Is it low volume? Additive manufacturing is an excellent choice if the part in question is going to be manufactured in low volumes or infrequently. Conventional manufacturing generally involves large upfront investments in mold tooling for example. If the part quantities are very high the cost of this tooling spread across the total number of parts is negligible and so it makes sense. But if your product is only intended to be made in low volumes the upfront cost of tooling spread over 100 parts say could make the cost per part very high.
Take the below part for example. We will estimate the tooling costs at $5000 and the part costs $2 via injection molding. The cost for 3D printing does not vary much with quantity. In the graph below is a very simple comparison showing how 3D printing could be cost effective at lower quantities, in the below example up to about 400 parts is cheaper via 3D printing.
Is it high value? Additive manufacturing may be more expensive for certain products but in instances where the advantages of 3D printing allow for lighter weight components and increased performance this may be justifiable. If your part or product is a high value item where performance is emphasised over cost, then 3D printing could be a viable option.
Would the ability to personalise or customise the product make business sense? If you have a product where customization for certain groups or industries or personalization by individuals would allow you to capture more markets or make a better product the 3D printing could make this a viable option. There are a number of examples of companies new and old taking advantage of this aspect of 3D printing to create new businesses or product offerings. Some of the more famous examples might be Align, the dental aligner company and any of the 3D printed eyewear companies enabling people to have bespoke products designed to fit them.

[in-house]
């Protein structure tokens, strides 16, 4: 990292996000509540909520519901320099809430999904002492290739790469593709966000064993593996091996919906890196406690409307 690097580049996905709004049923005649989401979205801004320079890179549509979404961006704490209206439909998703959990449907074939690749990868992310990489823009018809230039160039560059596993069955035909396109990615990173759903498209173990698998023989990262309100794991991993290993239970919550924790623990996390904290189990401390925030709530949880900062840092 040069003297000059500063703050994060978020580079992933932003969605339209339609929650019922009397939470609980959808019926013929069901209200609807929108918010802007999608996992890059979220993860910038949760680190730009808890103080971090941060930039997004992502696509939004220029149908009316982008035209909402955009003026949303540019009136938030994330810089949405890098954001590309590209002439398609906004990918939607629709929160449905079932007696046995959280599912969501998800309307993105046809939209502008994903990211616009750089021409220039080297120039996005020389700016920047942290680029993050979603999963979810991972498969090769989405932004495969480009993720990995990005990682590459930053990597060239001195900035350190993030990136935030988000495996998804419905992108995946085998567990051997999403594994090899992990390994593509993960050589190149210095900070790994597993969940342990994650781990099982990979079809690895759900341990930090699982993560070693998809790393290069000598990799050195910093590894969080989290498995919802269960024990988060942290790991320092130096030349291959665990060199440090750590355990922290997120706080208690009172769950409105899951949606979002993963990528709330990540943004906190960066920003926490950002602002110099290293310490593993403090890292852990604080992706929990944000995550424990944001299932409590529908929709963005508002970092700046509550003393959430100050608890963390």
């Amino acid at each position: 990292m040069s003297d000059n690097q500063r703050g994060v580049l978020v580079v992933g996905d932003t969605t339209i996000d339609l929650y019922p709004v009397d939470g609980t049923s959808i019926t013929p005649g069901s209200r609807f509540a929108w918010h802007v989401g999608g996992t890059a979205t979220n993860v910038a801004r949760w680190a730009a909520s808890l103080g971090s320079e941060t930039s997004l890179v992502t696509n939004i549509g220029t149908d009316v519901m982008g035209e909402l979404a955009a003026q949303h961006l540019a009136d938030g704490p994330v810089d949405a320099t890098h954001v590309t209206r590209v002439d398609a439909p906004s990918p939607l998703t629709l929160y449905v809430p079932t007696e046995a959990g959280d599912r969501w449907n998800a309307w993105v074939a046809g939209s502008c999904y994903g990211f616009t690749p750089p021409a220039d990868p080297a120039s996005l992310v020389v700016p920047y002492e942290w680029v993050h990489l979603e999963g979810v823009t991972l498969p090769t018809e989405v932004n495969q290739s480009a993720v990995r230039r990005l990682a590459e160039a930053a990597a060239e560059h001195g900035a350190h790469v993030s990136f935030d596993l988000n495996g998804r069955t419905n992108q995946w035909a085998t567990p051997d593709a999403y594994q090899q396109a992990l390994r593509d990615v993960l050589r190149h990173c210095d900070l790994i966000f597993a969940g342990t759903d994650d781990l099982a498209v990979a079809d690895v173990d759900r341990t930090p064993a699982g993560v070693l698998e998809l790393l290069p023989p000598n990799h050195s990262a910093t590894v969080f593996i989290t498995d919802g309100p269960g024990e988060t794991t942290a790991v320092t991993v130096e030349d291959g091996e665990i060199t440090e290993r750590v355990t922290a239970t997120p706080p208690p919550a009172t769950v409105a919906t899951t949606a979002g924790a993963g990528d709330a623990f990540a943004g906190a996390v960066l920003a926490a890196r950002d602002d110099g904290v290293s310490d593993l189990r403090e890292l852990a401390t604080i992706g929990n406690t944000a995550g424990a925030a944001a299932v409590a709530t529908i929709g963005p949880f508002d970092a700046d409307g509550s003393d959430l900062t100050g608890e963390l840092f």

Is the lead time for development and manufacture long? In many industries and for many different parts and products the time taken to develop and manufacture tooling to make the product is considerable. Additive manufacturing removes the need to create mold tools to manufacture the products and can thus dramatically reduce the lead times and time to market for many products. Time is money the famous saying goes and these savings, which can often be weeks to months can add up and must be considered when calculating the cost implications of using additive manufacturing.